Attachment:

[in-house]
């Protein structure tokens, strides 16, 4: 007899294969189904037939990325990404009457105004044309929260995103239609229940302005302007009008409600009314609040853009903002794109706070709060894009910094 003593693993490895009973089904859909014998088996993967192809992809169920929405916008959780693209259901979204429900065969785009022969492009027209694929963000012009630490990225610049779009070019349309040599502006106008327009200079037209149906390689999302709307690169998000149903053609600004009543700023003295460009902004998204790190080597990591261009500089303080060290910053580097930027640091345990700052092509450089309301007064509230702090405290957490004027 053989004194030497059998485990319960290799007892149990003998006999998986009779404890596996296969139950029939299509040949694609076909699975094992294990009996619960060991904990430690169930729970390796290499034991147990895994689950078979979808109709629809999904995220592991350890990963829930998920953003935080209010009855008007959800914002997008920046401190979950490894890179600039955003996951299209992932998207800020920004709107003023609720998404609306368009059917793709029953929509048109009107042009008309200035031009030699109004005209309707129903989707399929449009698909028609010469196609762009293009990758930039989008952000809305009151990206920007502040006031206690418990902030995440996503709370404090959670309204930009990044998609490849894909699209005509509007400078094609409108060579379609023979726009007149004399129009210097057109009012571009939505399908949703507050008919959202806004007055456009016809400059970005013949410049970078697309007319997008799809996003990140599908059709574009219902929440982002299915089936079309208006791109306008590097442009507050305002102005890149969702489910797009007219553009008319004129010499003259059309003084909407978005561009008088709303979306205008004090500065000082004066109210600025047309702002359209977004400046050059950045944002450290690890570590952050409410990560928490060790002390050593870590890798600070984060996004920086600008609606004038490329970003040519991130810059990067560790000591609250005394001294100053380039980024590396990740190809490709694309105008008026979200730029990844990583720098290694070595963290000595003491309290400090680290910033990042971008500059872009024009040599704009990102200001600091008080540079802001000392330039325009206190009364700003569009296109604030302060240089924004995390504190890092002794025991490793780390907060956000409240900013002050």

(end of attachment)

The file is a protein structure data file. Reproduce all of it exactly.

[in-house]
């Protein structure tokens, strides 16, 4: 007899294969189904037939990325990404009457105004044309929260995103239609229940302005302007009008409600009314609040853009903002794109706070709060894009910094 003593693993490895009973089904859909014998088996993967192809992809169920929405916008959780693209259901979204429900065969785009022969492009027209694929963000012009630490990225610049779009070019349309040599502006106008327009200079037209149906390689999302709307690169998000149903053609600004009543700023003295460009902004998204790190080597990591261009500089303080060290910053580097930027640091345990700052092509450089309301007064509230702090405290957490004027 053989004194030497059998485990319960290799007892149990003998006999998986009779404890596996296969139950029939299509040949694609076909699975094992294990009996619960060991904990430690169930729970390796290499034991147990895994689950078979979808109709629809999904995220592991350890990963829930998920953003935080209010009855008007959800914002997008920046401190979950490894890179600039955003996951299209992932998207800020920004709107003023609720998404609306368009059917793709029953929509048109009107042009008309200035031009030699109004005209309707129903989707399929449009698909028609010469196609762009293009990758930039989008952000809305009151990206920007502040006031206690418990902030995440996503709370404090959670309204930009990044998609490849894909699209005509509007400078094609409108060579379609023979726009007149004399129009210097057109009012571009939505399908949703507050008919959202806004007055456009016809400059970005013949410049970078697309007319997008799809996003990140599908059709574009219902929440982002299915089936079309208006791109306008590097442009507050305002102005890149969702489910797009007219553009008319004129010499003259059309003084909407978005561009008088709303979306205008004090500065000082004066109210600025047309702002359209977004400046050059950045944002450290690890570590952050409410990560928490060790002390050593870590890798600070984060996004920086600008609606004038490329970003040519991130810059990067560790000591609250005394001294100053380039980024590396990740190809490709694309105008008026979200730029990844990583720098290694070595963290000595003491309290400090680290910033990042971008500059872009024009040599704009990102200001600091008080540079802001000392330039325009206190009364700003569009296109604030302060240089924004995390504190890092002794025991490793780390907060956000409240900013002050």